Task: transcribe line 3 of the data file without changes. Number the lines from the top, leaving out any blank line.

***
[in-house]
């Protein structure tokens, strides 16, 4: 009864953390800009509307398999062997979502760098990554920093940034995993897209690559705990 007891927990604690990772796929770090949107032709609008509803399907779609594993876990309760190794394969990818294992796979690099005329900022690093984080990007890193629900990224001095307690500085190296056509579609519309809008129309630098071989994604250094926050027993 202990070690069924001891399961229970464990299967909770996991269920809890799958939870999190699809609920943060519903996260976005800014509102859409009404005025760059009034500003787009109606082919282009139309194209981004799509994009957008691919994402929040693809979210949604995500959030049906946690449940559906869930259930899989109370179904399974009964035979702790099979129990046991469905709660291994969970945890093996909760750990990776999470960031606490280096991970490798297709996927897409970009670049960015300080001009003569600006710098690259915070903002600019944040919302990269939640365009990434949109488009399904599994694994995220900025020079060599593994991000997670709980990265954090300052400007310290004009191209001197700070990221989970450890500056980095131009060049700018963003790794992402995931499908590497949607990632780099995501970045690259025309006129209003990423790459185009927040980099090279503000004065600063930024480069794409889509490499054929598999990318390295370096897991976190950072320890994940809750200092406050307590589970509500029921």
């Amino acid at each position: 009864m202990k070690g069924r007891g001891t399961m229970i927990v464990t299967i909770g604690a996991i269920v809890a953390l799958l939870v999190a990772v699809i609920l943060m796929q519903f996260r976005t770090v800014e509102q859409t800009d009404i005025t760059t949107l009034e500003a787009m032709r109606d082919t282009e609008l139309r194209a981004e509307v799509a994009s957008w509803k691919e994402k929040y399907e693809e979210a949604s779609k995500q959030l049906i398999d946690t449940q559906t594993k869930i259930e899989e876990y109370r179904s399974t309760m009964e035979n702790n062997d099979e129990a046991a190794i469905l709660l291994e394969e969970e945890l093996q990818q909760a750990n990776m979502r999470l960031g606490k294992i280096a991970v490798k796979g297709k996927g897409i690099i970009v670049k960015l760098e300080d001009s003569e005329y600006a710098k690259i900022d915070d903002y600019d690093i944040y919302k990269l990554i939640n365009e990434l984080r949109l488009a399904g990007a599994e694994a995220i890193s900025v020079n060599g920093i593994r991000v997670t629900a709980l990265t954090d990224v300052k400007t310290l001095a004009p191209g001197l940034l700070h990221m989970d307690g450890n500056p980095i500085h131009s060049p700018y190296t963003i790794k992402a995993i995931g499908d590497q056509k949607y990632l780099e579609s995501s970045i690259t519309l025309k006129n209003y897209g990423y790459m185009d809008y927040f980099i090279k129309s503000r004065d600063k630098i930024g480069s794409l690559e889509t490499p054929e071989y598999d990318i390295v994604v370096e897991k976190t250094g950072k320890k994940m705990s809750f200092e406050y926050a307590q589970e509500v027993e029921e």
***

């Amino acid at each position: 009864m202990k070690g069924r007891g001891t399961m229970i927990v464990t299967i909770g604690a996991i269920v809890a953390l799958l939870v999190a990772v699809i609920l943060m796929q519903f996260r976005t770090v800014e509102q859409t800009d009404i005025t760059t949107l009034e500003a787009m032709r109606d082919t282009e609008l139309r194209a981004e509307v799509a994009s957008w509803k691919e994402k929040y399907e693809e979210a949604s779609k995500q959030l049906i398999d946690t449940q559906t594993k869930i259930e899989e876990y109370r179904s399974t309760m009964e035979n702790n062997d099979e129990a046991a190794i469905l709660l291994e394969e969970e945890l093996q990818q909760a750990n990776m979502r999470l960031g606490k294992i280096a991970v490798k796979g297709k996927g897409i690099i970009v670049k960015l760098e300080d001009s003569e005329y600006a710098k690259i900022d915070d903002y600019d690093i944040y919302k990269l990554i939640n365009e990434l984080r949109l488009a399904g990007a599994e694994a995220i890193s900025v020079n060599g920093i593994r991000v997670t629900a709980l990265t954090d990224v300052k400007t310290l001095a004009p191209g001197l940034l700070h990221m989970d307690g450890n500056p980095i500085h131009s060049p700018y190296t963003i790794k992402a995993i995931g499908d590497q056509k949607y990632l780099e579609s995501s970045i690259t519309l025309k006129n209003y897209g990423y790459m185009d809008y927040f980099i090279k129309s503000r004065d600063k630098i930024g480069s794409l690559e889509t490499p054929e071989y598999d990318i390295v994604v370096e897991k976190t250094g950072k320890k994940m705990s809750f200092e406050y926050a307590q589970e509500v027993e029921e």